Great changes have swept the world of the Tewa Indian peoples of New Mexico since 1985, when this volume first appeared, including changes in relationships between Indian communities and the anthropologists who wish to study them. Returning to her classic work, anthropologist Jill D. Sweet revisits the ideas and the people who first inspired her love of the Tewa Pueblo dances. The Tewa have become increasingly sophisticated in managing tourism, including the new casinos, to ensure that it contributes to the persistence and even the revitalization of ancient ritual practices.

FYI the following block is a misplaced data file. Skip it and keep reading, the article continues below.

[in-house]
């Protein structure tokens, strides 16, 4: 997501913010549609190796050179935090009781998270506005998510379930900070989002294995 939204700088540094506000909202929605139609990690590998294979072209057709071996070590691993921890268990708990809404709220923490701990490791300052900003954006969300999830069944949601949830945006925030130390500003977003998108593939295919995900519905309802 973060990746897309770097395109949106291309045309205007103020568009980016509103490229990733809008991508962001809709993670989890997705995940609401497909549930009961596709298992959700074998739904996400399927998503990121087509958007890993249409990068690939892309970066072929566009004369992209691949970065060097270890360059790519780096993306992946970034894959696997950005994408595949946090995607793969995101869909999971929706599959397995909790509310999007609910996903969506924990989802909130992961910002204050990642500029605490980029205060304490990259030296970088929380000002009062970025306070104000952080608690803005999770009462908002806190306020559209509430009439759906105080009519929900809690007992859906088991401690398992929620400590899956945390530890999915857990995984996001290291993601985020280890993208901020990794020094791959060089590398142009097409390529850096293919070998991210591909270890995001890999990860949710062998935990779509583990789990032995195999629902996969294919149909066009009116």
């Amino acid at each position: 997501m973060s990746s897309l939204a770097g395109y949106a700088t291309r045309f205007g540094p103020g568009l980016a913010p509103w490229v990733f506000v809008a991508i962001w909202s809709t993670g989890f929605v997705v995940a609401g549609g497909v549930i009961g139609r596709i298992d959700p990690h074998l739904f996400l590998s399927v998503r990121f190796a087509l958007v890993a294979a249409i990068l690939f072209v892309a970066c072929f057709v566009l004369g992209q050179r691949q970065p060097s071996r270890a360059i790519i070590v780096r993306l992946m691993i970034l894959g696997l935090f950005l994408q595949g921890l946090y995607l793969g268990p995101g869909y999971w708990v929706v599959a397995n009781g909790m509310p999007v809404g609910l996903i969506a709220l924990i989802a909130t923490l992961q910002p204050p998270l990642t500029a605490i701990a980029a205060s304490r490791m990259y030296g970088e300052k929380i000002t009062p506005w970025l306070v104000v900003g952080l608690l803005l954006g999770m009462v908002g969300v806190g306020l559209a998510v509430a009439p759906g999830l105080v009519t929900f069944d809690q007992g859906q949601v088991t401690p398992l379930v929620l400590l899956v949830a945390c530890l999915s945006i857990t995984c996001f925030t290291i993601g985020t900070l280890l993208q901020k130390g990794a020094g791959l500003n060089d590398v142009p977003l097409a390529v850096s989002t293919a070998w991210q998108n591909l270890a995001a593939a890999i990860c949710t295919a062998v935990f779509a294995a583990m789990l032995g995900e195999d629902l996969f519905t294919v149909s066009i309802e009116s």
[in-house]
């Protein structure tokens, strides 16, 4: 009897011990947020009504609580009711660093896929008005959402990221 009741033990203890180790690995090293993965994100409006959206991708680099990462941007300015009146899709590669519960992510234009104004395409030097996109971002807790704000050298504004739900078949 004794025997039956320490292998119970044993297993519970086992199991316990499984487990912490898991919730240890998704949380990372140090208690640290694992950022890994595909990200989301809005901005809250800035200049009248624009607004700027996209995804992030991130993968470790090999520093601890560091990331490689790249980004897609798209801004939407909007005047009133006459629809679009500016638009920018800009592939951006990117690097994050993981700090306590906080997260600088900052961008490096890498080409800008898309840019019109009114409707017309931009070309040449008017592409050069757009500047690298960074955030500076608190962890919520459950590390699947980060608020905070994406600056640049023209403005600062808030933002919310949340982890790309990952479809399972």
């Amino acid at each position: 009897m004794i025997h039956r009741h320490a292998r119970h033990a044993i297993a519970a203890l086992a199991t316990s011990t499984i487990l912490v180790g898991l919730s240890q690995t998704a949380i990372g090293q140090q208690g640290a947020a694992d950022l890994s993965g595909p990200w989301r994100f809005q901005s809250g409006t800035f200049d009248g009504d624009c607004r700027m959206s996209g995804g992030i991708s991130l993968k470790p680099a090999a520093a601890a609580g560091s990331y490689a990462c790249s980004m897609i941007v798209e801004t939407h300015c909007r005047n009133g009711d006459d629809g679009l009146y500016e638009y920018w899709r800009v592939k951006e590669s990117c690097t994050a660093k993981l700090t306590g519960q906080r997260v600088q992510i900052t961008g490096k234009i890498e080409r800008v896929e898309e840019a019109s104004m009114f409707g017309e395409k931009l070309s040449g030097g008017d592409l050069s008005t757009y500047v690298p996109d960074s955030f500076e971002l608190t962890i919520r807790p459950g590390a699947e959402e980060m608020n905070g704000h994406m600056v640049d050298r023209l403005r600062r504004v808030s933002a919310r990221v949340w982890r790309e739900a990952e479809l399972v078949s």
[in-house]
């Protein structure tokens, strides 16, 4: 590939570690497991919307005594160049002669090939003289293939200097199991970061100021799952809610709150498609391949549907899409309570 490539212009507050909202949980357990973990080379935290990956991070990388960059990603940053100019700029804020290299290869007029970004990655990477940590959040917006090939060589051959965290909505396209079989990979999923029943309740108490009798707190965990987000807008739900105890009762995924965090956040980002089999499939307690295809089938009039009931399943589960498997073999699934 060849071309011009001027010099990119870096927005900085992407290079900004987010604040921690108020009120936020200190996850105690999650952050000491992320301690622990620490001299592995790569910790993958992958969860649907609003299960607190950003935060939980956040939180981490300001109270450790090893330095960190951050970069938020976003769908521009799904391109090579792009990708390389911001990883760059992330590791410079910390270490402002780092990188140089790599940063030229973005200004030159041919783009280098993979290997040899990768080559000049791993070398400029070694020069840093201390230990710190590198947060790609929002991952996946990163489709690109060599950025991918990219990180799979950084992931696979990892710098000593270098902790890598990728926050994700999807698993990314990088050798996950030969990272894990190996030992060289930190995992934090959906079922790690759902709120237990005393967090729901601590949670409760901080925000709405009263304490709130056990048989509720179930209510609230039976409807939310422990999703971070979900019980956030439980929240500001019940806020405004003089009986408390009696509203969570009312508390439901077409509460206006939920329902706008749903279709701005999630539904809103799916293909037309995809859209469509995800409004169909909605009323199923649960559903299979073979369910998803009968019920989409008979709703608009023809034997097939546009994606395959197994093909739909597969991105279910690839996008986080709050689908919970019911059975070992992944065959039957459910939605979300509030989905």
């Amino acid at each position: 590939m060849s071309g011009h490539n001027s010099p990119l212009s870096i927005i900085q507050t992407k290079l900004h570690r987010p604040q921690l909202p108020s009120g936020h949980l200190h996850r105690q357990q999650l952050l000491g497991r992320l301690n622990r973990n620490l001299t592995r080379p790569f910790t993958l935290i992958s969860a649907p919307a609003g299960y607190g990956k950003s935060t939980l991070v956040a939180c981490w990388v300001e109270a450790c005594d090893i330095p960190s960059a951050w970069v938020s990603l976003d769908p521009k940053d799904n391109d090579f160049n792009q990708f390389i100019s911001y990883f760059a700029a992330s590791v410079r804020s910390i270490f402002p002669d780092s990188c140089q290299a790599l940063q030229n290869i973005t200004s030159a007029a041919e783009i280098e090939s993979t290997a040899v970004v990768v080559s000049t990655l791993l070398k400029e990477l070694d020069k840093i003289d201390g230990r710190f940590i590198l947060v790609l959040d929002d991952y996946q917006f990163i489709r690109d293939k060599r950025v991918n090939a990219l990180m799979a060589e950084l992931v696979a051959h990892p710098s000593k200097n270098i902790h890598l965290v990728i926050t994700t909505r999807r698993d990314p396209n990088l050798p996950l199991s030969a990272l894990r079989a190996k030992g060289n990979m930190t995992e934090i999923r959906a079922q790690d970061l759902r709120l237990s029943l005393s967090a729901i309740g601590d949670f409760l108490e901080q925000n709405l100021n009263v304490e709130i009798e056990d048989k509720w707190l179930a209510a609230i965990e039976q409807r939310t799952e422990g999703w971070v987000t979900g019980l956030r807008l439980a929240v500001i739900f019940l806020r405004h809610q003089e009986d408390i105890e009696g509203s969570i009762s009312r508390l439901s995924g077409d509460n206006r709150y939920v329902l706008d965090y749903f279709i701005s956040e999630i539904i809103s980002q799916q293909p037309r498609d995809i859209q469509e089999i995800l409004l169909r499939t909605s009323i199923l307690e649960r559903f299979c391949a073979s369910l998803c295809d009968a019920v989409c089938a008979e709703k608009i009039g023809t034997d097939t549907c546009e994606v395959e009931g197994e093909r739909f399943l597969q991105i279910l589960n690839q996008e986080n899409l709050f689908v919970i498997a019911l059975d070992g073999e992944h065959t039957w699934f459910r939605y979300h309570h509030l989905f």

This expanded edition reflects these changes by featuring the voices of Tewa dancers, composers, and others to explain the significance of dance to their understanding of Tewa identity and community. The author frames their words with her own poignant reflections on more than twenty years of study and friendship with these creative and enduring people.